At the ceremonial weigh-ins for UFC 230 on Friday, Cormier referred to himself as the greatest fighter of all-time. While Cormier is certainly among the greatest fighters of all-time, most aren’t going to place him at their top of their historical rankings. There is only one fight that could push Cormier’s legacy to another level, and that is a third fight against Jon Jones.

Financially, a third fight with Jones is about as meaningful to Cormier as a fight with Lesnar. But Jones is a much taller task than Lesnar, and more importantly, Cormier wants to avoid the perception that he needs Jones to cement his legacy, and therefore isn’t going to look desperate for another fight. Still, if gaining wide acceptance as the greatest of all-time is important to Cormier, fighting Jones is his only option.

In an alternate universe, Cain Velasquez is out of the heavyweight picture and Daniel Cormier never moves down to light heavyweight. Cormier dominates the heavyweight ranks as Jones lords over the light heavyweight division. Cormier vs. Jones becomes the dream superfight.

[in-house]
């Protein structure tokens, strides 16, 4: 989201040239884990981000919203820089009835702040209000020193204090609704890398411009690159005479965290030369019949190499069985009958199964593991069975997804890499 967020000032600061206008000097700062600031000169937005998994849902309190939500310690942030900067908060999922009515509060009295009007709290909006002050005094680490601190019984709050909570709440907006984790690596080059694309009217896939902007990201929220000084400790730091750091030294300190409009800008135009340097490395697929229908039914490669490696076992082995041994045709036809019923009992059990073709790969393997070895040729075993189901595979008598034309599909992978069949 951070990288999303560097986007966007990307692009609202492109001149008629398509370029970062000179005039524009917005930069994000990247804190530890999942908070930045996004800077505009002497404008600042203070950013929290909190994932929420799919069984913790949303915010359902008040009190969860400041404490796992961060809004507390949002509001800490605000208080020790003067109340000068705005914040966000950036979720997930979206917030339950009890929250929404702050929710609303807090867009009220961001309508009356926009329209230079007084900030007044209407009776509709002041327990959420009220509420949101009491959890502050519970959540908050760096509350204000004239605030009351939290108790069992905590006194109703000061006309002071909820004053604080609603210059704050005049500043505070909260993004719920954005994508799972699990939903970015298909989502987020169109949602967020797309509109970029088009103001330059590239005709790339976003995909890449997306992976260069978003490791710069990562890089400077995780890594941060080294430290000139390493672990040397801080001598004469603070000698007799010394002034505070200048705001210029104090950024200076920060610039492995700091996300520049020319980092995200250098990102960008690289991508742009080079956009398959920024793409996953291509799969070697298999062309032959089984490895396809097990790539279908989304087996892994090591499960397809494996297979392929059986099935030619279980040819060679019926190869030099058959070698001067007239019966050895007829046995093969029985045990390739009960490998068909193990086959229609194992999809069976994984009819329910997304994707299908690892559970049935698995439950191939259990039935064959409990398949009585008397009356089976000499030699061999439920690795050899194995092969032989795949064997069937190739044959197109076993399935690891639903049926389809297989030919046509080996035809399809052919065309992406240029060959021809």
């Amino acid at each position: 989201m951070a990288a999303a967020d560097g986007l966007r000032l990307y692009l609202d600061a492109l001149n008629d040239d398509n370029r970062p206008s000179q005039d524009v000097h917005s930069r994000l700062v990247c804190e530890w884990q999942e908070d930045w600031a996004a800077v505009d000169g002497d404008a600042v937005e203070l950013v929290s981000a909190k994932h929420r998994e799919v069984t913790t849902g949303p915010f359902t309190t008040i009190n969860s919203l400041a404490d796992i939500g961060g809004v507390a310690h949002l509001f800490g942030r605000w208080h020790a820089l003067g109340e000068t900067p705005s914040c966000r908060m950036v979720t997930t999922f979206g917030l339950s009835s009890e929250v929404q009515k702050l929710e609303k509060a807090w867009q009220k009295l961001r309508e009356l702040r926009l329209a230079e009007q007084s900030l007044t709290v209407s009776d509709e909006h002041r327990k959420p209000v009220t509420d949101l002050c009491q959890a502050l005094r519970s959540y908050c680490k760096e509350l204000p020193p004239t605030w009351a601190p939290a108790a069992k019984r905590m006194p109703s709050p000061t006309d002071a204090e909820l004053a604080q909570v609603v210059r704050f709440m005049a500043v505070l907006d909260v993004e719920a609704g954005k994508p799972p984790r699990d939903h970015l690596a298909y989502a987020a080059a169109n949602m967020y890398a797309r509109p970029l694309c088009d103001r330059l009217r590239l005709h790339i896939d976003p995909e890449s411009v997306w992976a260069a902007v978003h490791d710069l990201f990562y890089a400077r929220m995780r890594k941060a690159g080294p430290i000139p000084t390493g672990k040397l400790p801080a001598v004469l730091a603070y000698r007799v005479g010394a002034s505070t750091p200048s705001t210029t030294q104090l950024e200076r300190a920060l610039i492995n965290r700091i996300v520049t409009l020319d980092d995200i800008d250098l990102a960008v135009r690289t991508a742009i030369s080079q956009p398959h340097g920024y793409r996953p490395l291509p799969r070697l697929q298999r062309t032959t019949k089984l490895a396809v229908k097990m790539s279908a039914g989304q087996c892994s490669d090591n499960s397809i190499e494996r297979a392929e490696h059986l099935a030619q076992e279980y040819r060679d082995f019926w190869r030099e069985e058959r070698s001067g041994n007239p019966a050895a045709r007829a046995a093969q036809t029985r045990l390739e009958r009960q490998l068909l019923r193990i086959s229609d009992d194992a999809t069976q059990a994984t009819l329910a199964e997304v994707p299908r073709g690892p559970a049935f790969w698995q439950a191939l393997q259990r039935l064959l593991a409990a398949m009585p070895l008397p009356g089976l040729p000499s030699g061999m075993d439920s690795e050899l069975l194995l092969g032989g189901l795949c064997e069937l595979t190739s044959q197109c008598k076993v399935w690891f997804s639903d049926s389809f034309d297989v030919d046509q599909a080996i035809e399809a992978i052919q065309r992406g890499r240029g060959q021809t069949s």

Instead we live in the remarkable time and place in which Jones and Cormier, the two best fighters above 155-pounds of this era, have already fought twice. Jones won twice, convincingly, but not without controversy.

There is a prevalent idea that Cormier needs Jones and not vice versa, but I don’t agree. Cormier is the bump in the road that Jones rides over, but recklessly leaves bits of his legacy behind. Each time, Cormier has gamely and eagerly gathered those pieces and ran with them. He became the second-longest running light heavyweight champion in UFC history, and a double champion. Jones has never had a clean break from Cormier, notched the feather in his cap, and put him in the rearview mirror. Where Jones failed, Cormier was always there to succeed in his stead.

With Cormier’s career winding down to one final fight, there is no next time. It’s a clean break one way or the other; all or nothing.

Lesnar is the comfortable money fight. Jones is the incredibly difficult money and legacy fight. There are benefits and drawbacks to each option, but I know which one I hope to see.

Dan Plunkett has covered MMA for 411Mania since 2008. You can reach him by email at [email protected] and follow him on Twitter @Dan_Plunkett.